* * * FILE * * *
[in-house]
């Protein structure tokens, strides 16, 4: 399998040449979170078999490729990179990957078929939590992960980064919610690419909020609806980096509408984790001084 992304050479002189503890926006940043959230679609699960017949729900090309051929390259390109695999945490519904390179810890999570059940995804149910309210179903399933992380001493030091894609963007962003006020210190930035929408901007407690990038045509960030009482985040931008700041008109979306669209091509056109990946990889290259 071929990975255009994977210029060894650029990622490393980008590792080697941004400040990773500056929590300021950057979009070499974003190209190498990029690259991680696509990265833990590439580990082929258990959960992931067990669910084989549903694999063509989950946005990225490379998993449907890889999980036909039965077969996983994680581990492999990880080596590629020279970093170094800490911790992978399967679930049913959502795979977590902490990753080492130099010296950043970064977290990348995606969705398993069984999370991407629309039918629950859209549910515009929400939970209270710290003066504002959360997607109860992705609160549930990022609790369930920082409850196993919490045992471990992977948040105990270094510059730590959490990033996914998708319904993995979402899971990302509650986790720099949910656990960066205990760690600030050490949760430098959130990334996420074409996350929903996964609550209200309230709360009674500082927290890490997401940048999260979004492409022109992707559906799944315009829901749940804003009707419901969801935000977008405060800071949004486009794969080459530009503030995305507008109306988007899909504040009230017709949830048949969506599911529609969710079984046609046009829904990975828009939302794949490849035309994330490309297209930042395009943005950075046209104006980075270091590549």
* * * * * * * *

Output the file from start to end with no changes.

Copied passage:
[in-house]
């Protein structure tokens, strides 16, 4: 399998040449979170078999490729990179990957078929939590992960980064919610690419909020609806980096509408984790001084 992304050479002189503890926006940043959230679609699960017949729900090309051929390259390109695999945490519904390179810890999570059940995804149910309210179903399933992380001493030091894609963007962003006020210190930035929408901007407690990038045509960030009482985040931008700041008109979306669209091509056109990946990889290259 071929990975255009994977210029060894650029990622490393980008590792080697941004400040990773500056929590300021950057979009070499974003190209190498990029690259991680696509990265833990590439580990082929258990959960992931067990669910084989549903694999063509989950946005990225490379998993449907890889999980036909039965077969996983994680581990492999990880080596590629020279970093170094800490911790992978399967679930049913959502795979977590902490990753080492130099010296950043970064977290990348995606969705398993069984999370991407629309039918629950859209549910515009929400939970209270710290003066504002959360997607109860992705609160549930990022609790369930920082409850196993919490045992471990992977948040105990270094510059730590959490990033996914998708319904993995979402899971990302509650986790720099949910656990960066205990760690600030050490949760430098959130990334996420074409996350929903996964609550209200309230709360009674500082927290890490997401940048999260979004492409022109992707559906799944315009829901749940804003009707419901969801935000977008405060800071949004486009794969080459530009503030995305507008109306988007899909504040009230017709949830048949969506599911529609969710079984046609046009829904990975828009939302794949490849035309994330490309297209930042395009943005950075046209104006980075270091590549």